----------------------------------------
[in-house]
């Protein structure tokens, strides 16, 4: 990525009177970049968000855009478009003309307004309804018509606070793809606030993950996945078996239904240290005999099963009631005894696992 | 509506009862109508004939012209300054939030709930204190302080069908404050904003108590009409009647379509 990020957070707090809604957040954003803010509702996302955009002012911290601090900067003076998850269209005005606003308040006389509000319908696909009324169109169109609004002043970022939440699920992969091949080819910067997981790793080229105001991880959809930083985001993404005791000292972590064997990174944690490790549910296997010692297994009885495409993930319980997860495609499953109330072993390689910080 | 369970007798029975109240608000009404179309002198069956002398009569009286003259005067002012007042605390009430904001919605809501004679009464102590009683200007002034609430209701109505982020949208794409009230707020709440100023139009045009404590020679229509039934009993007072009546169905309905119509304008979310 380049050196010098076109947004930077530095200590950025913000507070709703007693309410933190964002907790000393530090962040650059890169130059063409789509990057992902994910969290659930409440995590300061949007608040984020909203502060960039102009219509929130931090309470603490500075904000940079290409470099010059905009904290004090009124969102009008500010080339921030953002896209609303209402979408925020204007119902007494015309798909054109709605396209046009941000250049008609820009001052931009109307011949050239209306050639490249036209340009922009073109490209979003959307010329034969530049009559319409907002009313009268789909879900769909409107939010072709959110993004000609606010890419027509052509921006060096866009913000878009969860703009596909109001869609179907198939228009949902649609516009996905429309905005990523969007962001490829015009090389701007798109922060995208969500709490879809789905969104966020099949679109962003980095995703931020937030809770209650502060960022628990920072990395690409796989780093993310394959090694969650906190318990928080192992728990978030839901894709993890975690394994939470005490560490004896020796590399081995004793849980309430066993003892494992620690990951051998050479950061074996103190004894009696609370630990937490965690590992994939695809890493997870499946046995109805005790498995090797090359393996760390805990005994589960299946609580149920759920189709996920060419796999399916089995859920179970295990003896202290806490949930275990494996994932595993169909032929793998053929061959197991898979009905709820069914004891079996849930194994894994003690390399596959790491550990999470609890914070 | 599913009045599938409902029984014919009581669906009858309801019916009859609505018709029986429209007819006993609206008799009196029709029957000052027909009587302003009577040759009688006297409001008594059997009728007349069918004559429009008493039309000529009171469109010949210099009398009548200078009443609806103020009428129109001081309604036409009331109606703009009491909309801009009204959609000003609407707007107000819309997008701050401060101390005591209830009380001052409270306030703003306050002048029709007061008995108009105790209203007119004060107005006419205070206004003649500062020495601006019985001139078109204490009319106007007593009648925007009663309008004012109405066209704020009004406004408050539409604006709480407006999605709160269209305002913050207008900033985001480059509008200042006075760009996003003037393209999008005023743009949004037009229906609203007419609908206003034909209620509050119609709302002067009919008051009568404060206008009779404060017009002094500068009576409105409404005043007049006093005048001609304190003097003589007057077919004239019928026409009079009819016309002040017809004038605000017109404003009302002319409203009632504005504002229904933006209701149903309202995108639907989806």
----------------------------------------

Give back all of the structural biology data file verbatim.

[in-house]
């Protein structure tokens, strides 16, 4: 990525009177970049968000855009478009003309307004309804018509606070793809606030993950996945078996239904240290005999099963009631005894696992 | 509506009862109508004939012209300054939030709930204190302080069908404050904003108590009409009647379509 990020957070707090809604957040954003803010509702996302955009002012911290601090900067003076998850269209005005606003308040006389509000319908696909009324169109169109609004002043970022939440699920992969091949080819910067997981790793080229105001991880959809930083985001993404005791000292972590064997990174944690490790549910296997010692297994009885495409993930319980997860495609499953109330072993390689910080 | 369970007798029975109240608000009404179309002198069956002398009569009286003259005067002012007042605390009430904001919605809501004679009464102590009683200007002034609430209701109505982020949208794409009230707020709440100023139009045009404590020679229509039934009993007072009546169905309905119509304008979310 380049050196010098076109947004930077530095200590950025913000507070709703007693309410933190964002907790000393530090962040650059890169130059063409789509990057992902994910969290659930409440995590300061949007608040984020909203502060960039102009219509929130931090309470603490500075904000940079290409470099010059905009904290004090009124969102009008500010080339921030953002896209609303209402979408925020204007119902007494015309798909054109709605396209046009941000250049008609820009001052931009109307011949050239209306050639490249036209340009922009073109490209979003959307010329034969530049009559319409907002009313009268789909879900769909409107939010072709959110993004000609606010890419027509052509921006060096866009913000878009969860703009596909109001869609179907198939228009949902649609516009996905429309905005990523969007962001490829015009090389701007798109922060995208969500709490879809789905969104966020099949679109962003980095995703931020937030809770209650502060960022628990920072990395690409796989780093993310394959090694969650906190318990928080192992728990978030839901894709993890975690394994939470005490560490004896020796590399081995004793849980309430066993003892494992620690990951051998050479950061074996103190004894009696609370630990937490965690590992994939695809890493997870499946046995109805005790498995090797090359393996760390805990005994589960299946609580149920759920189709996920060419796999399916089995859920179970295990003896202290806490949930275990494996994932595993169909032929793998053929061959197991898979009905709820069914004891079996849930194994894994003690390399596959790491550990999470609890914070 | 599913009045599938409902029984014919009581669906009858309801019916009859609505018709029986429209007819006993609206008799009196029709029957000052027909009587302003009577040759009688006297409001008594059997009728007349069918004559429009008493039309000529009171469109010949210099009398009548200078009443609806103020009428129109001081309604036409009331109606703009009491909309801009009204959609000003609407707007107000819309997008701050401060101390005591209830009380001052409270306030703003306050002048029709007061008995108009105790209203007119004060107005006419205070206004003649500062020495601006019985001139078109204490009319106007007593009648925007009663309008004012109405066209704020009004406004408050539409604006709480407006999605709160269209305002913050207008900033985001480059509008200042006075760009996003003037393209999008005023743009949004037009229906609203007419609908206003034909209620509050119609709302002067009919008051009568404060206008009779404060017009002094500068009576409105409404005043007049006093005048001609304190003097003589007057077919004239019928026409009079009819016309002040017809004038605000017109404003009302002319409203009632504005504002229904933006209701149903309202995108639907989806």